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Refractory Lumbar Back Pain in a 40-Year-Old Female

History

A 40-year-old female presented to our clinic with refractory back pain for 4 years. She has no past medical history or history of trauma.

  • No leg pain or radicular symptoms
  • Pain is 8/10 in severity
  • On chronic opioid therapy at night to help sleep
  • Ability to perform activities of daily living are diminishing
  • Oswestry Disability Index is 40

Pain characteristics: The patient's pain is worse when sitting, standing and bending forward. Pain is present throughout the day and does not worsen at night. She is very resistance to taking opioids, but will take an opioid at night to help sleep.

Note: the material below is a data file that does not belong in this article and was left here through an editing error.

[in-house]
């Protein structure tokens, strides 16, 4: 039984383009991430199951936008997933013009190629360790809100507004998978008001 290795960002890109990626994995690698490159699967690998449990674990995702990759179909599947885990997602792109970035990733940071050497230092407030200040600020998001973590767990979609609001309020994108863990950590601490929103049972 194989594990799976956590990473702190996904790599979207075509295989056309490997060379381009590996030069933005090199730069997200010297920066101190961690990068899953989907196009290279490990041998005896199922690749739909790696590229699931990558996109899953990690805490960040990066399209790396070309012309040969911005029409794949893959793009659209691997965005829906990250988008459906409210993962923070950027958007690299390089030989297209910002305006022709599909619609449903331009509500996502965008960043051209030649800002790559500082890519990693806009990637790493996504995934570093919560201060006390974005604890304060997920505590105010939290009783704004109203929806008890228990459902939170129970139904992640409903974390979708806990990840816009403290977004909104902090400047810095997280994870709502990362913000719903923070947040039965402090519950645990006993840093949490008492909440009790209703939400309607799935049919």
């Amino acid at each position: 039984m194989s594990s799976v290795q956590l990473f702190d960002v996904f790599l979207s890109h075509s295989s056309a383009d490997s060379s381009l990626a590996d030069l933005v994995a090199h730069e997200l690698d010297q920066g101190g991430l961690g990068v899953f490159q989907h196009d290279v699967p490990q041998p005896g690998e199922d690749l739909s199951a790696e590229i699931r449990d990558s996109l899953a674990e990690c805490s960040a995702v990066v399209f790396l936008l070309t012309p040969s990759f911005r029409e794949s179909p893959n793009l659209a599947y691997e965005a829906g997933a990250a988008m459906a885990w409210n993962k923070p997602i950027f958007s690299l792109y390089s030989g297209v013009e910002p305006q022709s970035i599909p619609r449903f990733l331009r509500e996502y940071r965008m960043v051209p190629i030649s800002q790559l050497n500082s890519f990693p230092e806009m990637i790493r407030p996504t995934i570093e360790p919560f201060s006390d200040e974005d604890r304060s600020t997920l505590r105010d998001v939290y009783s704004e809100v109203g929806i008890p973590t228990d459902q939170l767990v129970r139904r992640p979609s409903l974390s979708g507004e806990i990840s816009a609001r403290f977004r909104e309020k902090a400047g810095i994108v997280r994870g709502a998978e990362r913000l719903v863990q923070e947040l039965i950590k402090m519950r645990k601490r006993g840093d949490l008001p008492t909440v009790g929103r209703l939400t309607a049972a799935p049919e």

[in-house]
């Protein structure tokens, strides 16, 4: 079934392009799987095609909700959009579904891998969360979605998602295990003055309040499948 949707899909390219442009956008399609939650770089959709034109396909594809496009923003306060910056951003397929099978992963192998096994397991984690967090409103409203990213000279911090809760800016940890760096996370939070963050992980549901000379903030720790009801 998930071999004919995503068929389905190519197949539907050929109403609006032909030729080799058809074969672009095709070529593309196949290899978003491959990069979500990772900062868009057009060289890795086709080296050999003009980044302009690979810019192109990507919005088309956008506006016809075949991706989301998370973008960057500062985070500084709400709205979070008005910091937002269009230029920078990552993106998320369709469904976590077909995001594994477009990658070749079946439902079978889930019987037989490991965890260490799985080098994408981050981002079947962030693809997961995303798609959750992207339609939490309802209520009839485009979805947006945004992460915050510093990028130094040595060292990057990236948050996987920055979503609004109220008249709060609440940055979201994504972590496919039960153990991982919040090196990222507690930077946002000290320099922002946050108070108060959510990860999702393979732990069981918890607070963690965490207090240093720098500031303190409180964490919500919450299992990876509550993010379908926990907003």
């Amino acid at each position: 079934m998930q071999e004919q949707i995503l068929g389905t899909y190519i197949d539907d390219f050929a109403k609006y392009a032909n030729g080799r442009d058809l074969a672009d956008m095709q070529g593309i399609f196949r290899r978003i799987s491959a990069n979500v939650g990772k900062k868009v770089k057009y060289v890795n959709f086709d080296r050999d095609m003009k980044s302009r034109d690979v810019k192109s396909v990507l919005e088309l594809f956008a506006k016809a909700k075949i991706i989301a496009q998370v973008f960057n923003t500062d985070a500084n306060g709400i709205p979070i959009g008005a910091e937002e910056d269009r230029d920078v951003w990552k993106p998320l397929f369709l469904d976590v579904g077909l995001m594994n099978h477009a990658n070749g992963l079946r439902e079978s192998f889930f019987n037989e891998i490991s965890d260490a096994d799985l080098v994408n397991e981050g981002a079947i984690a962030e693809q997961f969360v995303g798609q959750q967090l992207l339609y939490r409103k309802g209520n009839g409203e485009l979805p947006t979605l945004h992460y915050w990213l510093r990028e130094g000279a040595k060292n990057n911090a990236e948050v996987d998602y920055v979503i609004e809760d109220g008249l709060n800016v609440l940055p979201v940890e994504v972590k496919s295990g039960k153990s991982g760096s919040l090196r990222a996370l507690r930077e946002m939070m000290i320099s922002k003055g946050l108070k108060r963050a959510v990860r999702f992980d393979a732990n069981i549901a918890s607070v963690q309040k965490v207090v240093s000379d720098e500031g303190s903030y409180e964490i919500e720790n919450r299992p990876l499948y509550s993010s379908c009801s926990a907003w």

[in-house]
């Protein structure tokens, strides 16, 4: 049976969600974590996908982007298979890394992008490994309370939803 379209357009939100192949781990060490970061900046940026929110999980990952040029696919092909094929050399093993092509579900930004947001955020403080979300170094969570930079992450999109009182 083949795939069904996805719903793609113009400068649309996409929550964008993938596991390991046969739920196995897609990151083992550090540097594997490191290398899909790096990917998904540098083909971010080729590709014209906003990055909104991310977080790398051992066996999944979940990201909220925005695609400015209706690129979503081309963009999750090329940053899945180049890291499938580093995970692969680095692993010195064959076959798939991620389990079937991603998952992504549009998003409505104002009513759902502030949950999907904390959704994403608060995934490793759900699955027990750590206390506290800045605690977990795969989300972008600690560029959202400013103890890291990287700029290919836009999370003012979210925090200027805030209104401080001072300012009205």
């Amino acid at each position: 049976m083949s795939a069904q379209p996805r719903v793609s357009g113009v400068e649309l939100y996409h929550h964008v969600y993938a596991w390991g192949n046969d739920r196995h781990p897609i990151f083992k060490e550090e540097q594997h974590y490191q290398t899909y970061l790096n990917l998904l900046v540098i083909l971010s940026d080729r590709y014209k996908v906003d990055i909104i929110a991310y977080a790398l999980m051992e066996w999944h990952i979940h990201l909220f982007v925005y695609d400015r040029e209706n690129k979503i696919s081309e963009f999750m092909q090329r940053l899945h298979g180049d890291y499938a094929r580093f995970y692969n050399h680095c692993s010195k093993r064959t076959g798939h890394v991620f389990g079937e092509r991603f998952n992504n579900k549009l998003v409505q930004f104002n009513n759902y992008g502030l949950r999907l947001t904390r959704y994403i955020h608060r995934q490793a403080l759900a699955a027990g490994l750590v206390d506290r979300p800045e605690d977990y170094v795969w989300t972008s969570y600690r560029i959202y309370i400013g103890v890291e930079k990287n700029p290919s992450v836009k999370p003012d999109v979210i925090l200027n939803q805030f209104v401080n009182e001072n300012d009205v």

Psychosocial characteristics: The patient has no personal or family history of depression or other mental illness. She does not use tobacco and is currently employed.

Examination

  • 5/5 strength throughout all muscle groups
  • Sensation intact in all dermatomes to all modalities
  • Pain with flexion and extension of the lumbar spine

Prior Treatment

Extensive attempts at physical therapy, chiropractic, acupuncture, and multiple interventional procedures, including epidural steroid injections and radiofrequency ablation—none were effective. Unfortunately, the physical therapy and RFA records are not accessible, as these therapies were performed prior to evaluation in our clinic.

Pre-Treatment Imaging

Lumbar MRI shows severe disc degeneration at L5-S1 (Figures 1, 2).

Figure 1. Lumbar MRI shows severe disc degeneration at L5-S1.Figure 1. Lumbar MRI shows severe disc degeneration at L5-S1.

Figure 2. Axial lumbar MRI shows severe disc degeneration at L5-S1.Figure 2. Axial lumbar MRI shows severe disc degeneration at L5-S1.